Author’s note: In the virtual worlds of historical fiction, authors create whole societies of characters, interacting with real historical events and even real people. But each virtual world sits alone, never touching the worlds of other authors. Until now.
The Bluestocking Belles, as part of the launch of our new website for historical romance readers, created a magical coaching inn—fittingly called ‘The Crock and Bull’—a place for characters to meet from all of our books’ worlds and those of our guests.
Mariana Gabrielle and Jude Knight soon discovered that two of their characters knew one another well. Rather too well, according to all who knew them as young men.
During the course of the party, the Duke of Wellbridge and the Marquis of Aldridge have referred on several occasions to an incident that saw them banned from an entire town, from the Prince of Wales’ presence, and even—for a time—from England. Until now, even the Duchess of Wellbridge hasn’t known the whole truth.
What was that mysterious event? How do Aldridge and Wellbridge know each other? Why has it been so long since they’ve spoken? Are they still keeping secrets?
Now, exclusively for readers of our blogs, Mariana Gabrielle and Jude Knight have co-written a small bit of backstory shared by a young Lord Nicholas Northope (from Royal Regard) and his protégé in crime, the Merry Marquis of Aldridge (who first appears in Jude Knight’s work-in-progress, Encouraging Prudence).
We will share sections of this scandalous story the week of March 8-13, leading up to the Bluestocking Ball on March 14.
The year is 1801 in Fickleton Wells, Somerset.
The Marquis of Aldridge, heir to the Duke of Haverford, is 21, just down from Oxford. Lord Nicholas Northope, second son of the Duke of Wellbridge has been, at 27, racketing about England unchecked a fair few years without much purpose. And the trajectories of both young lives are about to change.
Haverford turns all his attention on his son and heir, and Aldridge’s confidence shrinks to a needle point.
“They claim you have been visiting them for months,” Haverford explains, his suddenly gentle tones a sure sign that Aldridge is about to be very, very sorry. And then even sorrier than that.
While Aldridge tries to duck out of sight, Nick moves to a position well away from any more corners. He is a grown man, for heaven’s sake. And there are plenty of places to stand.
“I haven’t finished with you, Northope.”
“Months?” Nick responds, shaking his head, straightening his cuffs. “You’ve been coming here months, Aldridge?”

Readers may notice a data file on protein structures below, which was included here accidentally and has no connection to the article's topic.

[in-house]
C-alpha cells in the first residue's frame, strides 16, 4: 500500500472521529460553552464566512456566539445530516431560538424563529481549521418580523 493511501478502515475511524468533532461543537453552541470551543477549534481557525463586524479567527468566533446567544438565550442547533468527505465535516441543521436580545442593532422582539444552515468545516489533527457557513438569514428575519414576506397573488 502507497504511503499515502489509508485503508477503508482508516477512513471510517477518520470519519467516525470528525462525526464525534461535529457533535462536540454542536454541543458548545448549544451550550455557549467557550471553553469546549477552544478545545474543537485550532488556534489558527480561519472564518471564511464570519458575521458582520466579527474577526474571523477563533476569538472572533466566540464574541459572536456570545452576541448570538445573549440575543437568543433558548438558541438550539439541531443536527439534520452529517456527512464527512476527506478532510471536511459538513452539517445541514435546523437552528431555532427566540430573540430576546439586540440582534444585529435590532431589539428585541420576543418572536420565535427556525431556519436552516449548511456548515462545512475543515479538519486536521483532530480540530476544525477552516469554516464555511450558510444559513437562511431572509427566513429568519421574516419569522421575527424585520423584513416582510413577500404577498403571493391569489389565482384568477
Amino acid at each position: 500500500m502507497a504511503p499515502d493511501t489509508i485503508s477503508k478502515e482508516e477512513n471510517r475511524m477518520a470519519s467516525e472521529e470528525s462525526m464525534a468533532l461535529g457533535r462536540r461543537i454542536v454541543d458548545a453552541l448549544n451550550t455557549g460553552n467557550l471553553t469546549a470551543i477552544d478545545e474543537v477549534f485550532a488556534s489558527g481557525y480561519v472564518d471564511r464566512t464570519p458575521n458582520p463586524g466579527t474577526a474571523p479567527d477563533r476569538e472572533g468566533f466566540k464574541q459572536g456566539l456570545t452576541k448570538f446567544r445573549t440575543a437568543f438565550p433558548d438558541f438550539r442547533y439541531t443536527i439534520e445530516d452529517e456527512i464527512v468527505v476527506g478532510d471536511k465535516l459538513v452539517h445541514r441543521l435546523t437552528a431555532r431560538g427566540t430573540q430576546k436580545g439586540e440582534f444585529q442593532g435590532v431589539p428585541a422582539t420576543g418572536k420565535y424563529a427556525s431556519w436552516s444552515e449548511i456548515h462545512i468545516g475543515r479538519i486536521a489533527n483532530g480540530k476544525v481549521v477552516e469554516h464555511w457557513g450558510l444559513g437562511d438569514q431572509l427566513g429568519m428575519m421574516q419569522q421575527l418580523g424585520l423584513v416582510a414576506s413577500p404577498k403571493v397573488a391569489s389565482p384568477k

“Not I, Your Grace. It’s a lie.” Aldridge squeaks.
“I, on the other hand,” Nick offers, “just came to Fickleton Wells for a prize fight. At least that is why your son told me he was bringing me here. If he had another purpose… well… I cannot speak to that…”
Haverford casts his eyes to heaven. “No honor among thieves or scoundrels. Did the Duke of Wellbridge’s wife play him false with the village idiot? Aldridge, if your mother weren’t a saint I would swear you couldn’t be mine.”
Aldridge is casting Nick a look of deep betrayal. “Nick, how could you?”
Nick relents. There is no need to leave all the blame on Aldridge. “Admittedly, Your Grace, we had a bit more gin than two gentlemen should… But I would swear Aldridge and I were both unknown to them. And the gin had quite a sharp taste, rather like… patent medicine. I can’t help but think they are lying.”
“Of course they are lying.” Haverford throws up his hands in despair. “And of course they set out to trap you. And of course they drugged you. And of course you would drink anything put in front of you! Do you think I’m as big a fool as the two of you? But they have the whole town believing them, and the prince half believes them too.”
“The prince,” Nick gulps. “What is Wales going to do to us?”
Haverford ignores him to continue his version of a fatherly sermon. “I have told you before, Aldridge. And you should listen, too, Northope. Never, ever, indulge yourself with the lower gentry or the middle sort. Servants, yes. Farmers’ wives and such. But never with people who can embarrass me… you. Keep a mistress. Keep ten; your allowance is large enough. Just don’t let your mother know, and stay away from the middle sort. One of our own, if you must, and if she has done her duty by her Lord. But never the middle sort. You have embarrassed me. You have embarrassed Wellbridge. And you have embarrassed the Prince of Wales.”
To find out whether Aldridge will be blamed for twelve (or is it fifteen) pregnancies, come back here or go to Jude Knight’s blog March 13, 2015 for the conclusion to the story.
To attend the Bluestocking Ball with Aldridge, Nick (who is now, himself, the Duke of Wellbridge, at the wise old age of fifty), and dozens of other historical romance characters, go to the Bluestocking Belles’ Housewarming Party, March 14, 12 noon – 8 pm EDT.